WASHINGTON (AP) — Apple Inc. on Thursday asked a federal magistrate to reverse her order that the company help the FBI hack into a locked iPhone, accusing the federal government of seeking "dangerous power" through the courts and of trampling on its constitutional rights.
The filing represents Apple's first official response since the judge's order last week and builds upon arguments voiced by the company's chief executive and supporters. It marks the latest salvo in a court fight that could create meaningful precedent and establish new legal boundaries in the policy battle between national security and digital privacy — a clash FBI Director James Comey says is the "hardest question I've seen in government."
"No court has ever authorized what the government now seeks, no law supports such unlimited and sweeping use of the judicial process, and the Constitution forbids it," Apple said.
The Justice Department is proposing a "boundless interpretation" of the law that, if left unchecked, could bring disastrous repercussions, the company warned in a memo submitted to Magistrate Sheri Pym that aggressively challenges policy justifications put forward by the Obama administration in the last several days.
"The government says: 'Just this once' and 'Just this phone.' But the government knows those statements are not true," lawyers for Apple wrote.
If Apple were required to build the software the FBI wants, the lawyers argued, "criminals, terrorists and hackers will no doubt view the code as a major prize and can be expected to go to considerable lengths to steal it."
Justice Department lawyers were reviewing Apple's brief and will respond, said spokeswoman Melanie Newman. She said Apple had reversed "its long-standing" cooperation with government requests, and that when Justice Department officials want to search a phone or another electronic device, "we narrowly target our request to apply to the individual device" and get a judge's approval.
A hearing is scheduled for next month. A judge in Brooklyn has yet to rule in a similar but separate case.
Apple had until Friday to file its formal objection, but in submitting its brief on Thursday, the company got ahead of a scheduled shareholders meeting and took attention away from Comey, who defended the Justice Department's stance in two separate appearances before Congress.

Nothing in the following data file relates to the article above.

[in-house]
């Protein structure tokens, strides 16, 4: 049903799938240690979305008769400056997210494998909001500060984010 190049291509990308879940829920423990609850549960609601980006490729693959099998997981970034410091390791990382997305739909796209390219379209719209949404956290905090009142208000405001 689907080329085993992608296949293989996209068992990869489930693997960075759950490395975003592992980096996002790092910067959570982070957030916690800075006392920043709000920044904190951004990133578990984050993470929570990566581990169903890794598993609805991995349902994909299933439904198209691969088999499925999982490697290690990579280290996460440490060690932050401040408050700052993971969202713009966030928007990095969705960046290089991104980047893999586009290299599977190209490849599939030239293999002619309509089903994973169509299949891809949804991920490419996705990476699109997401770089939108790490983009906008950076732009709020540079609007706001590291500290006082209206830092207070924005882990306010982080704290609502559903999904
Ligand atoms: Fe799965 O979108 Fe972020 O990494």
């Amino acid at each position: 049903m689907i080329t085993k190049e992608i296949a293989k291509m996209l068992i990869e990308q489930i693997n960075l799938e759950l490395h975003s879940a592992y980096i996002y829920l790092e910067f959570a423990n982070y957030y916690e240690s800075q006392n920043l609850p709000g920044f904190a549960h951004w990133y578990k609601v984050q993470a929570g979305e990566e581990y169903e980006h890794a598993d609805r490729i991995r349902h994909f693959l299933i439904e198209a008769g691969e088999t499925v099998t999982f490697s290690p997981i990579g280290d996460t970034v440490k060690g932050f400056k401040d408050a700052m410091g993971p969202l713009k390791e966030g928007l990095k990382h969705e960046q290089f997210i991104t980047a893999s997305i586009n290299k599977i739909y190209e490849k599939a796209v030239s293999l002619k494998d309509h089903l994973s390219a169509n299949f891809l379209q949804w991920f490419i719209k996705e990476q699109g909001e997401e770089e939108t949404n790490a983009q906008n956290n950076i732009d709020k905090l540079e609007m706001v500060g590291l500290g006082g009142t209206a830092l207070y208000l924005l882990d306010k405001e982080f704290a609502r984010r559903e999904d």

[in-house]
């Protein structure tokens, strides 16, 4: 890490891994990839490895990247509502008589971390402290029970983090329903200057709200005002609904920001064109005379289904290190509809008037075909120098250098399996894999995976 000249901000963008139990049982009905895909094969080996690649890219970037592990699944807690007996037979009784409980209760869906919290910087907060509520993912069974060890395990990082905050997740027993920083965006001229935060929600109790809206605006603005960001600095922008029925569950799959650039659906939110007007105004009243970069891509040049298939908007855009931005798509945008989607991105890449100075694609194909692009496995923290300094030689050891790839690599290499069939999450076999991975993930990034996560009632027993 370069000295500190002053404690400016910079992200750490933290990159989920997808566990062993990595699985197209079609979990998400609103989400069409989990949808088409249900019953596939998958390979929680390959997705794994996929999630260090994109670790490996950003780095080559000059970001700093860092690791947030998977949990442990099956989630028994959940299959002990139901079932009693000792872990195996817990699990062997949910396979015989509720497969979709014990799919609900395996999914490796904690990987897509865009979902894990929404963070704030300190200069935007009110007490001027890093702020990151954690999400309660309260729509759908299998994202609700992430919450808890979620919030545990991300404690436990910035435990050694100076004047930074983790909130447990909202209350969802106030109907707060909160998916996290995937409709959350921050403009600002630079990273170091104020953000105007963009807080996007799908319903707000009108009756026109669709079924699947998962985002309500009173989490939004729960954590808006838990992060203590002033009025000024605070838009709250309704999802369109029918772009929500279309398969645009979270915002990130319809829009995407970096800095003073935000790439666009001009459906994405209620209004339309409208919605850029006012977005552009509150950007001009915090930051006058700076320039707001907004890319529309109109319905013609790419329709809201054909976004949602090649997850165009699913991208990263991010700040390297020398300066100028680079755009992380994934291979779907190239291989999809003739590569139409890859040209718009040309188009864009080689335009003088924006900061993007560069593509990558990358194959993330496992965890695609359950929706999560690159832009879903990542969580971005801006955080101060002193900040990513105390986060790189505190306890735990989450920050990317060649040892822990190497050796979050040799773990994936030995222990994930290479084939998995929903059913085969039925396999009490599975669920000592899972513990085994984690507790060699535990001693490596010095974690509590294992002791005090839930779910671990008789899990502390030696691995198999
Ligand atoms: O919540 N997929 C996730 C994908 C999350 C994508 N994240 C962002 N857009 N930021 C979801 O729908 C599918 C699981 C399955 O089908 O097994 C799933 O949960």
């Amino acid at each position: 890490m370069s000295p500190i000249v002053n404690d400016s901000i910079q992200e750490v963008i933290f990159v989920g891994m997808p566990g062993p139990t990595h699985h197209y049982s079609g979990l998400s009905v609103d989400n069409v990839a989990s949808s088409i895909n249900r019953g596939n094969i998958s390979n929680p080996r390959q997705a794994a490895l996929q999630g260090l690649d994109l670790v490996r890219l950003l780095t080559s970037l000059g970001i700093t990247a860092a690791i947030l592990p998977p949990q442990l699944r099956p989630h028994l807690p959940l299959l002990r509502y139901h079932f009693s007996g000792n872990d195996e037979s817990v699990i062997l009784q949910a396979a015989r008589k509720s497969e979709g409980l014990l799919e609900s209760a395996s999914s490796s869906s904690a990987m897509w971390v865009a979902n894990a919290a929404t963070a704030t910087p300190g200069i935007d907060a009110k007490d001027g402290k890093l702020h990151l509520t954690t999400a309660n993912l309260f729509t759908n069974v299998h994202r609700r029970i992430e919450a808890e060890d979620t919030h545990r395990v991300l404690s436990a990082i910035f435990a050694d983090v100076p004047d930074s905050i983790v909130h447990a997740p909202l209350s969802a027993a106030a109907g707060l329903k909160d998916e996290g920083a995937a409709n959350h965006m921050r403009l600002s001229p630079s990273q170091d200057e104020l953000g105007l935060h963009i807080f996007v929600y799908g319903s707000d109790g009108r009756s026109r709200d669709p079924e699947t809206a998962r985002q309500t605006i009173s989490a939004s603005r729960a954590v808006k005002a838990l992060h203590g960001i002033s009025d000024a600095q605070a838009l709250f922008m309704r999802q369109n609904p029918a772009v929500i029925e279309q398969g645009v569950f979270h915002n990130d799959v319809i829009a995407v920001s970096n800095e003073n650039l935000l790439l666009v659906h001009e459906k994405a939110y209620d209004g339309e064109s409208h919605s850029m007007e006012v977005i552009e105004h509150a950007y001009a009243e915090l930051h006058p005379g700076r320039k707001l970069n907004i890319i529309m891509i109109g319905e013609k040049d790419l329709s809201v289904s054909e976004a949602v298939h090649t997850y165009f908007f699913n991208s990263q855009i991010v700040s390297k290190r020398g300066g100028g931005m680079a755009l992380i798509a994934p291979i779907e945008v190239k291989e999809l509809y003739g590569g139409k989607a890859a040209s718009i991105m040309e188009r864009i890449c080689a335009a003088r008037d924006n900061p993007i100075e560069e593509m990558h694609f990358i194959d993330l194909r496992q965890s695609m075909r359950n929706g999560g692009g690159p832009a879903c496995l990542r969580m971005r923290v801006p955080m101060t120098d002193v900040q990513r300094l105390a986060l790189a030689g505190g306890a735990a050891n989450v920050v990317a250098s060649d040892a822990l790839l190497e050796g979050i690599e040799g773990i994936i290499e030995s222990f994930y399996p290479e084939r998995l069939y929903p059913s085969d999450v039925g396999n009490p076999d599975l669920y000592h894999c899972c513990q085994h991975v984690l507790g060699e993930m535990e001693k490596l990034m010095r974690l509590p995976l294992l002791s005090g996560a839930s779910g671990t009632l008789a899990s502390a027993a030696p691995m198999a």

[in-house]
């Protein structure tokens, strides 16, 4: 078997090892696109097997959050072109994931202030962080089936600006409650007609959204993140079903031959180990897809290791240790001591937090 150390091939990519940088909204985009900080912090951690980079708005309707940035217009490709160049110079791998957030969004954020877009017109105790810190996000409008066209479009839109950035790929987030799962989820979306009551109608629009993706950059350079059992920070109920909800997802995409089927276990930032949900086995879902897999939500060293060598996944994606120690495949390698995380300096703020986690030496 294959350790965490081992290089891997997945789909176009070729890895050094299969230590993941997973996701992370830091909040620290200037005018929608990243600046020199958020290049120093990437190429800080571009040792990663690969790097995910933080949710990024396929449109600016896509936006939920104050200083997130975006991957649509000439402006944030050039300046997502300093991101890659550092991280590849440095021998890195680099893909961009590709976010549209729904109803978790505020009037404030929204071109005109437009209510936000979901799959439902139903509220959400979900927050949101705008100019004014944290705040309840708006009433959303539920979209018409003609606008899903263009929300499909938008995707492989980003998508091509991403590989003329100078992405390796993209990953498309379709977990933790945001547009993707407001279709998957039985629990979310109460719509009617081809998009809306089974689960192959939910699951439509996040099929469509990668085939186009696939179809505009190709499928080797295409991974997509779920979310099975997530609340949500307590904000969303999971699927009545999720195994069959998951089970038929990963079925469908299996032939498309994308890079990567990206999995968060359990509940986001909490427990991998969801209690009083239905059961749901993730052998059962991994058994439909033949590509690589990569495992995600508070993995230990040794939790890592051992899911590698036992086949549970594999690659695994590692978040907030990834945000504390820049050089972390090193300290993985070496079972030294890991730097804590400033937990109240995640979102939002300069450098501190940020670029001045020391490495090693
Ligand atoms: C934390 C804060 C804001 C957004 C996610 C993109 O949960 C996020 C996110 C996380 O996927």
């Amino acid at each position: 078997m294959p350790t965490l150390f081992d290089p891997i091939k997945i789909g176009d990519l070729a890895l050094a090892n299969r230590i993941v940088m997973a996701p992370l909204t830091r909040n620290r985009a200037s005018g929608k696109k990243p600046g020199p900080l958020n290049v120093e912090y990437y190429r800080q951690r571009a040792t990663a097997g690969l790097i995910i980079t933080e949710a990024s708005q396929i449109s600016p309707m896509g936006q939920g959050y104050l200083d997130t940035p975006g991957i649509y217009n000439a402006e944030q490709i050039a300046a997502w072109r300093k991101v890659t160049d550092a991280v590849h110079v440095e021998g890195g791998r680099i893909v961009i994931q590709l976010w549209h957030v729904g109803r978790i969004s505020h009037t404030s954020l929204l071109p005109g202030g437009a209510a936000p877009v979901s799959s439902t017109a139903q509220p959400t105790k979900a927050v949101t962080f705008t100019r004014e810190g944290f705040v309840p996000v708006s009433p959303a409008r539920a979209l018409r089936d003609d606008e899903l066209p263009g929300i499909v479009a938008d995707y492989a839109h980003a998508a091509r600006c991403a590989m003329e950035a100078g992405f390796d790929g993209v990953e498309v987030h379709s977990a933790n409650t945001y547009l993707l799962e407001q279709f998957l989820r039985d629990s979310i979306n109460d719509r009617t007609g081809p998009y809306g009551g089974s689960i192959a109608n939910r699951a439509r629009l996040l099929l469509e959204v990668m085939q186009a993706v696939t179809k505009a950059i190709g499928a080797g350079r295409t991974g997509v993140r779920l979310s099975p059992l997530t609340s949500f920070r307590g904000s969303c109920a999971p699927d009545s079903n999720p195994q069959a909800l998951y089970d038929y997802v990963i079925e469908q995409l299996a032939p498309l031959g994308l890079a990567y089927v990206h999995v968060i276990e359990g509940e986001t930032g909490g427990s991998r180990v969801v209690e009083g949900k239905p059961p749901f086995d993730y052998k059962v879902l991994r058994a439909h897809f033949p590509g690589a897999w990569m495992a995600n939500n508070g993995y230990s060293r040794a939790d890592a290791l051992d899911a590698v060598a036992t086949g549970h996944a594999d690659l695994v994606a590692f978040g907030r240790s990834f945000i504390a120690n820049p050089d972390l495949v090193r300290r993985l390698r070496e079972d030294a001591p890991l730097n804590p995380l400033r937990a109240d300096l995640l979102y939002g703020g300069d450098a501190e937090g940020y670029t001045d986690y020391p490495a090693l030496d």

The dispute broke into public view last Tuesday when Pym directed Apple to help the FBI gain access to a phone used by one of the assailants in the San Bernardino, California, attacks.
Federal agents haven't been able to open the phone of Syed Farook because they don't know the passcode. The Justice Department wants Apple to create specialized software for the iPhone that would bypass some security features so that the FBI can try as many passcodes as possible without the data being erased.
The Justice Department has repeatedly maintained that it's seeking specialized software for just one phone as part of an investigation into an act of terrorism that left 14 people dead, and that Apple could retain and destroy the software once the process ends. On Thursday, Comey said the idea that the software could get "out in the wild" was not a legitimate concern.
But Apple said the specialized software the government wants it to build does not currently exist and "would require significant resources and effort to develop," including the work of six to 10 engineers working two to four weeks. The magistrate judge suggested in her ruling that the government would be required to pay Apple's costs.
Apple compared forcing it to create software that doesn't exist to weaken the iPhone's locks to forcing a journalist to publish false information to arrest a fugitive or forcing another software company to implant a virus in a customer's computer so the government could eavesdrop.
And it accused the government of working under a closed courtroom process under the auspices of a terrorism investigation of trying "to cut off debate and circumvent thoughtful analysis."
"The government wants to compel Apple to create a crippled and insecure product," the company said. "Once the process is created, it provides an avenue for criminals and foreign agents to access millions of iPhones."
In addition, Apple invoked the First Amendment in arguing that computer code is akin to free speech and that forcing it to write the new software would run afoul of its constitutional rights.
Apple pointedly noted the U.S. government itself fell victim to hackers, when thieves stole the personal information of tens of millions of current and former federal workers and their family members from the U.S. Office of Personnel Management.
While Apple and the Justice Department battled in federal court, members of Congress were eyeing legislation that would require companies to help law enforcement agencies access electronic devices locked by encryption.
Associated Press writers Ted Bridis and Richard Lardner contributed to this report.